57.7% of Warren Buffett’s $375 billion portfolio is invested in these two dividend-paying stocks
According to Warren Buffett, “Investing is all about picking good stocks in good times and staying with them as long as they remain good companies.” Fortunately for us everyday investors, you don’t need to Berkshire HathawayResources for separating good companies from companies best avoided. Just look for dividend payers who keep raising their payouts.
Berkshire Hathaway doesn’t pay a dividend itself, but the vast majority of the stocks it owns do. Buffett is such a big fan of dividend payers that the majority of Berkshire’s holdings are concentrated in a few dividend-paying stocks. You may be surprised to learn that, at recent prices, just two stocks make up 57.7% of Berkshire’s stock portfolio.
Buffett is betting big on Apple
Buffett has been at the helm of Berkshire since 1965, but one of its largest investments ever did not enter his stock portfolio until 2016. That was the year Berkshire began building a massive stake in apple (Nasdaq: Apple)which quickly became the group’s largest holding.
Apple’s stock price has risen a staggering 627% since the end of the first quarterly period in which Berkshire disclosed its stake in the company. Additionally, quarterly dividends have increased by approximately 68% over the same time frame.
The huge gains combined with subsequent purchases have increased Berkshire’s stake in Apple to a staggering $181 billion at recent prices, or about 48% of Berkshire’s stock portfolio. The stock offers an uninspiring 0.5% yield at recent prices, but Buffett has accumulated about 915 million shares of the stock, so the quarterly payouts are significant.
Berkshire’s Apple Holdings will make a $220 million dividend payment in February and possibly more next quarter. The highly profitable company generated nearly $100 billion in free cash flow over the past 12 months and needs just 15% of that amount to meet its dividend obligation.
New investors who want to follow Buffett’s example can look forward to rising profits and increased dividends from Apple for at least another decade. iPhone sales aren’t growing very quickly, but Apple boasts more than 2 billion active devices. Selling high-margin services to these users increased EPS 13% in the fiscal fourth quarter that ended September 30.
Bank of America is boring but reliable
Buffet sits on over 1 billion shares of… American bank (NYSE: BAK)Or buffa. At 9.3% of the stock portfolio, it is Berkshire’s second-largest holding.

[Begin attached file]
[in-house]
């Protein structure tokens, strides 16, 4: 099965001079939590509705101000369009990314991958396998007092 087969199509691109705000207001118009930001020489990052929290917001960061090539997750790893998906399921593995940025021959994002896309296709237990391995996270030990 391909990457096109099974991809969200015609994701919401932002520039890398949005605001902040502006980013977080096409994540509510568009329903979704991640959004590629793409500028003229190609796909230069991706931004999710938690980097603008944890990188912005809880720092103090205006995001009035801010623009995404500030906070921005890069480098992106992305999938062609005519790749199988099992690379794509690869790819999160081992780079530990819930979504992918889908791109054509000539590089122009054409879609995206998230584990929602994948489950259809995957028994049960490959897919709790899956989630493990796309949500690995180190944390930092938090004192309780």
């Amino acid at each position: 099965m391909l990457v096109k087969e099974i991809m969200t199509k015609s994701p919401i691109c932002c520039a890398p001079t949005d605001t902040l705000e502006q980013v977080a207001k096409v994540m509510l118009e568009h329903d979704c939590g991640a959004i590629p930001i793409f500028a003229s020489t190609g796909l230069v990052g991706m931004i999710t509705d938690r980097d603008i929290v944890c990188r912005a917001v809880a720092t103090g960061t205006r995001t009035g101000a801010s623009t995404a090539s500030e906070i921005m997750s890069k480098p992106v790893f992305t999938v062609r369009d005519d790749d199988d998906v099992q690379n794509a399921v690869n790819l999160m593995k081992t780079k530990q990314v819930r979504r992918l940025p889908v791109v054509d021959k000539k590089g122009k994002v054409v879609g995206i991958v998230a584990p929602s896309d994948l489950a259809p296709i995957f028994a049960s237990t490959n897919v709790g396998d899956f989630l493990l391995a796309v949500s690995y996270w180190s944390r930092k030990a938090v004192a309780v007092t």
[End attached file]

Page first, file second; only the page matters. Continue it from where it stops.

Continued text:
For decades, Buffett has been telling anyone who will listen that he believes in the ability of the American economy to grow over time. He likes to buy bank stocks after they’ve taken a beating because he knows that these cyclical companies benefit from periods of economic growth that tend to last much longer than the recessions that separate them.
The interest Bank of America receives on loans in 2023 has risen much faster than the interest it pays on its huge deposit base. The net interest margin improvement helped Q3 earnings per share rise 11% year over year.
At recent prices, BofA shares offer a 2.8% dividend yield and the opportunity for a much higher return on your original investment in the years ahead. The bank maintained its dividend in 2020, but it is still up 60% over the past five years.
Despite all the dividend speed bumps in recent years, Bank of America met its dividend commitment over the past 12 months with just 20.7% of free cash flow generated by its profitable banking operations. This means there is plenty of scope to increase its earnings a lot in the coming years. Buying the stock now to hold it for the long term seems like a smart move.
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Bank of America is an advertising partner of The Ascent, a Motley Fool company. Cory Renauer has no position in any of the stocks mentioned. The Motley Fool has positions in and recommends Apple and Bank of America. The Motley Fool has a disclosure policy.
57.7% of Warren Buffett’s $375 Billion Portfolio Invested in These 2 Dividend Stocks Originally published by The Motley Fool